Oh sister! Our house is so lovely, we are so happy. It is true that the first morning we woke up I was almost in a panic because there were so many things to be done — making the fire (easy for me, that is true!), making tea, wash-water, pancakes, cleaning up. I suddenly knew that I have never before in my life lived without servants and that I didn’t know how to do it. But we have found a most proper and capable apprentice maid who is taking good care of us, she is called Arvi and lives nearby. She comes in in the morning and takes her lessons from Raisse’s Hinla during the day and prepares our dinner, too.
Our house may be small, but our table seats ten easily, and twelve at a pinch, using stools from Raisse’s. We have been having guests every evening since we returned, ranging from the heroic Mernath and Maile to a fisherman and his family from downtown whom we had treated for lice too, tonight people from the hospital and a certain Alyse Hayan whom Rhanyn and I met in our Síthi bath-house (which has become very beautiful and quite succesful).
Downstairs there is just one room, with the table, the benches and the fireplace. A ladder leads upstairs, to the floor under the roof, where we have our bed. A feather mattress, another present from Erne! We will be hanging the tapestries we got from Erne, too, on the roof, and I hope to be able to buy a mirror so I can paint my face and we can see ourselves when making love, soon. Outside, we have small courtyard with a door that leads on the courtyard of the school and the hospital, and, at the front of the house, a wood shed.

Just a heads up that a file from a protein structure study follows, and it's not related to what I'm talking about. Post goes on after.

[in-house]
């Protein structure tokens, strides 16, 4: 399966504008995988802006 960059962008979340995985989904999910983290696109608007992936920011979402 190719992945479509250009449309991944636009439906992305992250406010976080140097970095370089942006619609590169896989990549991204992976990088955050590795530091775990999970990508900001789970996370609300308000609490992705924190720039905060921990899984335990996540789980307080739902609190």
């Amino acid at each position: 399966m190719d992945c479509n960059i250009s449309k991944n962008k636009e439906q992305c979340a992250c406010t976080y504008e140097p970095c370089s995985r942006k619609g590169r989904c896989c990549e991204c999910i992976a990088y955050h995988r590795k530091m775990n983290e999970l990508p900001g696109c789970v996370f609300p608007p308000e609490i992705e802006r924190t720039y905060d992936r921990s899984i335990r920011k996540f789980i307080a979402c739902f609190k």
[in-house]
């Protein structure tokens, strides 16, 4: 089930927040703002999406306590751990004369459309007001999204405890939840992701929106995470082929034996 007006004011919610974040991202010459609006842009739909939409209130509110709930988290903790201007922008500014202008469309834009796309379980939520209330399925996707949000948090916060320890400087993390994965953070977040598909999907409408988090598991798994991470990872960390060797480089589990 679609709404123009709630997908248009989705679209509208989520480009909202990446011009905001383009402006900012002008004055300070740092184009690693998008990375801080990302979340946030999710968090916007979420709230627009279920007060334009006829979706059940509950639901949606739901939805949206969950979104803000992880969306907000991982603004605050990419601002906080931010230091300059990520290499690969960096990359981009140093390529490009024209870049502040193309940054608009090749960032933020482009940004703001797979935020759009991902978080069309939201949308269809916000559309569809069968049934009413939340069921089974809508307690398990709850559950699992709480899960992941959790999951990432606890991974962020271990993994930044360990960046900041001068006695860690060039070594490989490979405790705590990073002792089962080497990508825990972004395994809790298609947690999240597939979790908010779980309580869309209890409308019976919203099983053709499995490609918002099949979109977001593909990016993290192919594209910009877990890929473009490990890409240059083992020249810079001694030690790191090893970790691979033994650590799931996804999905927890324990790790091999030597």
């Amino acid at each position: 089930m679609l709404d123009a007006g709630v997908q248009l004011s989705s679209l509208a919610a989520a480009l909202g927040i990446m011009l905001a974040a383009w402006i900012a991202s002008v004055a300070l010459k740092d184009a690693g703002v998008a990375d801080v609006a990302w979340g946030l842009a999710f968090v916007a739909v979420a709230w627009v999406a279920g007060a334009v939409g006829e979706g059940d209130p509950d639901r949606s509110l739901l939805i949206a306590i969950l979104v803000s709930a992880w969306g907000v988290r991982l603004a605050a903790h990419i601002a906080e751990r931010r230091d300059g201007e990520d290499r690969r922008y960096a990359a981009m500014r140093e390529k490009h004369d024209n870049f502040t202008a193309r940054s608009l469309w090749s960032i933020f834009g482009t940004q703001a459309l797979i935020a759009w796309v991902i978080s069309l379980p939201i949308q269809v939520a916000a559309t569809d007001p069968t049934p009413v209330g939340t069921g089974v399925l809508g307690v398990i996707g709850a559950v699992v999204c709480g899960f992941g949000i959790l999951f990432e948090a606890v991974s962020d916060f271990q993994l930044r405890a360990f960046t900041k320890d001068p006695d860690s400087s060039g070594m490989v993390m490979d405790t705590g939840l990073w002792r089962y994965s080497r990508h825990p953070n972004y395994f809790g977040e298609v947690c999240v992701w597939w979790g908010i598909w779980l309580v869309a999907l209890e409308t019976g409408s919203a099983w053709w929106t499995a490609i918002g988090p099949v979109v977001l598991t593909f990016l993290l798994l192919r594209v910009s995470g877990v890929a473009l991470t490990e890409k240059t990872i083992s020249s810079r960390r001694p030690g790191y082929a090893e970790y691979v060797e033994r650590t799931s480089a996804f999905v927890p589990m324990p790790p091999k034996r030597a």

Next week, on the day of Anshen, we will be celebrating our marriages: Aidan and me, Lord Radan and lady Halla, Ceti and Arin, Hinla and Jeran, Selle and Arin, in the street in front of our house. The Síthi will all come, as will the doctors, the midwives and the nurses from the hospital, the people from the school, the nobles who are befriended to Lord Radan or Lord Vurian, the people from our neighbourhood, my friends (and Jeran’s family) from downtown, everyone from the guild of Apothecaries — so we are truly grateful for our elder brother’s generous present of money for the celebration. My only sorrow is that you will not be able to be present!
Ps: I am so ashamed! I had told you I had sent you forty ells of blue-and-white woven linen, but I had counted with Iss-Peranian ells, which are less than half a Valdyan ell. If the bolt of stuff I have sent you is not enough for your dear friend, please tell me, and I will make some more. Also, if the pattern or color is not to her liking, I will endeavor to make something more to her liking.